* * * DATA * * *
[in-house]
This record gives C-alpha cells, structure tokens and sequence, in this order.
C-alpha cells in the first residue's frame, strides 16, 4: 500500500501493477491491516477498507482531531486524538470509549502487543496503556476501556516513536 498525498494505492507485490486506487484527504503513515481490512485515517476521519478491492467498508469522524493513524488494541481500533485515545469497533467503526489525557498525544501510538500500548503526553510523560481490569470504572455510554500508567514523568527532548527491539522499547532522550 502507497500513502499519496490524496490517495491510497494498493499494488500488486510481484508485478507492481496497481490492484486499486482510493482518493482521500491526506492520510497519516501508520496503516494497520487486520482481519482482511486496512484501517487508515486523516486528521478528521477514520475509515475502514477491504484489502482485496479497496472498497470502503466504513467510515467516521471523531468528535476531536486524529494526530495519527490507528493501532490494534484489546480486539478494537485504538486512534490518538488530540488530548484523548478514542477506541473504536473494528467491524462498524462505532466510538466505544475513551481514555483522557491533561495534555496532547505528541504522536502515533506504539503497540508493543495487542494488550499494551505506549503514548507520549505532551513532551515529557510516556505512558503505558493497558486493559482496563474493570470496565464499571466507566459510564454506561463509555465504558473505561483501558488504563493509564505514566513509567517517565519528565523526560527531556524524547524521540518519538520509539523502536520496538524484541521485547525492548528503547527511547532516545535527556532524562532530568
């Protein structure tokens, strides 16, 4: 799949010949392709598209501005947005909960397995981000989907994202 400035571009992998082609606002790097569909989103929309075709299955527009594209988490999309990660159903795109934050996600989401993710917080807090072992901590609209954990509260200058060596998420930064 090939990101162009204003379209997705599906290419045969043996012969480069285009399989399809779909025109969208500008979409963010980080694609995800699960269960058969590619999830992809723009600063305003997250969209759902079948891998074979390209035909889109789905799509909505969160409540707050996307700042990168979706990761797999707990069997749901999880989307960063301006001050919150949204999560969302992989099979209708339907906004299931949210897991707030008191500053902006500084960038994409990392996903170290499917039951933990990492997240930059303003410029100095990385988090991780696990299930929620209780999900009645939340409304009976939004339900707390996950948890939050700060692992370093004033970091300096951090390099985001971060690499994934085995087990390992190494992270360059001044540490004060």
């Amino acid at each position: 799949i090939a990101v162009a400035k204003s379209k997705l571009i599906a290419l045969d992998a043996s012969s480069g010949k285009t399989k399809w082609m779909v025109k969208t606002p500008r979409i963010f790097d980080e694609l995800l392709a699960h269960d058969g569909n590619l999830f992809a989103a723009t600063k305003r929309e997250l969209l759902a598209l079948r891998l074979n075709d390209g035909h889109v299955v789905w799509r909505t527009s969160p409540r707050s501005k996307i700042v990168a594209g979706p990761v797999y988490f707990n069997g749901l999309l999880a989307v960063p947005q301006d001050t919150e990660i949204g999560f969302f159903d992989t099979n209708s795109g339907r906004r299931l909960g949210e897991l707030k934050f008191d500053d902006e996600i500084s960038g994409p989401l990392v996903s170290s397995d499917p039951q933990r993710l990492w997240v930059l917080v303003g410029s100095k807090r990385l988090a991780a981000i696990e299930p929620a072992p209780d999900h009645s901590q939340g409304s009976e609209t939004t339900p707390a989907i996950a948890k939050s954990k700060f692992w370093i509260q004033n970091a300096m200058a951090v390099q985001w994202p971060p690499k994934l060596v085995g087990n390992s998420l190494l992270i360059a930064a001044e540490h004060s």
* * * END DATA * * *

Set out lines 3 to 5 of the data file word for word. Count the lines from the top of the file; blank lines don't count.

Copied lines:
C-alpha cells in the first residue's frame, strides 16, 4: 500500500501493477491491516477498507482531531486524538470509549502487543496503556476501556516513536 498525498494505492507485490486506487484527504503513515481490512485515517476521519478491492467498508469522524493513524488494541481500533485515545469497533467503526489525557498525544501510538500500548503526553510523560481490569470504572455510554500508567514523568527532548527491539522499547532522550 502507497500513502499519496490524496490517495491510497494498493499494488500488486510481484508485478507492481496497481490492484486499486482510493482518493482521500491526506492520510497519516501508520496503516494497520487486520482481519482482511486496512484501517487508515486523516486528521478528521477514520475509515475502514477491504484489502482485496479497496472498497470502503466504513467510515467516521471523531468528535476531536486524529494526530495519527490507528493501532490494534484489546480486539478494537485504538486512534490518538488530540488530548484523548478514542477506541473504536473494528467491524462498524462505532466510538466505544475513551481514555483522557491533561495534555496532547505528541504522536502515533506504539503497540508493543495487542494488550499494551505506549503514548507520549505532551513532551515529557510516556505512558503505558493497558486493559482496563474493570470496565464499571466507566459510564454506561463509555465504558473505561483501558488504563493509564505514566513509567517517565519528565523526560527531556524524547524521540518519538520509539523502536520496538524484541521485547525492548528503547527511547532516545535527556532524562532530568
């Protein structure tokens, strides 16, 4: 799949010949392709598209501005947005909960397995981000989907994202 400035571009992998082609606002790097569909989103929309075709299955527009594209988490999309990660159903795109934050996600989401993710917080807090072992901590609209954990509260200058060596998420930064 090939990101162009204003379209997705599906290419045969043996012969480069285009399989399809779909025109969208500008979409963010980080694609995800699960269960058969590619999830992809723009600063305003997250969209759902079948891998074979390209035909889109789905799509909505969160409540707050996307700042990168979706990761797999707990069997749901999880989307960063301006001050919150949204999560969302992989099979209708339907906004299931949210897991707030008191500053902006500084960038994409990392996903170290499917039951933990990492997240930059303003410029100095990385988090991780696990299930929620209780999900009645939340409304009976939004339900707390996950948890939050700060692992370093004033970091300096951090390099985001971060690499994934085995087990390992190494992270360059001044540490004060």
């Amino acid at each position: 799949i090939a990101v162009a400035k204003s379209k997705l571009i599906a290419l045969d992998a043996s012969s480069g010949k285009t399989k399809w082609m779909v025109k969208t606002p500008r979409i963010f790097d980080e694609l995800l392709a699960h269960d058969g569909n590619l999830f992809a989103a723009t600063k305003r929309e997250l969209l759902a598209l079948r891998l074979n075709d390209g035909h889109v299955v789905w799509r909505t527009s969160p409540r707050s501005k996307i700042v990168a594209g979706p990761v797999y988490f707990n069997g749901l999309l999880a989307v960063p947005q301006d001050t919150e990660i949204g999560f969302f159903d992989t099979n209708s795109g339907r906004r299931l909960g949210e897991l707030k934050f008191d500053d902006e996600i500084s960038g994409p989401l990392v996903s170290s397995d499917p039951q933990r993710l990492w997240v930059l917080v303003g410029s100095k807090r990385l988090a991780a981000i696990e299930p929620a072992p209780d999900h009645s901590q939340g409304s009976e609209t939004t339900p707390a989907i996950a948890k939050s954990k700060f692992w370093i509260q004033n970091a300096m200058a951090v390099q985001w994202p971060p690499k994934l060596v085995g087990n390992s998420l190494l992270i360059a930064a001044e540490h004060s």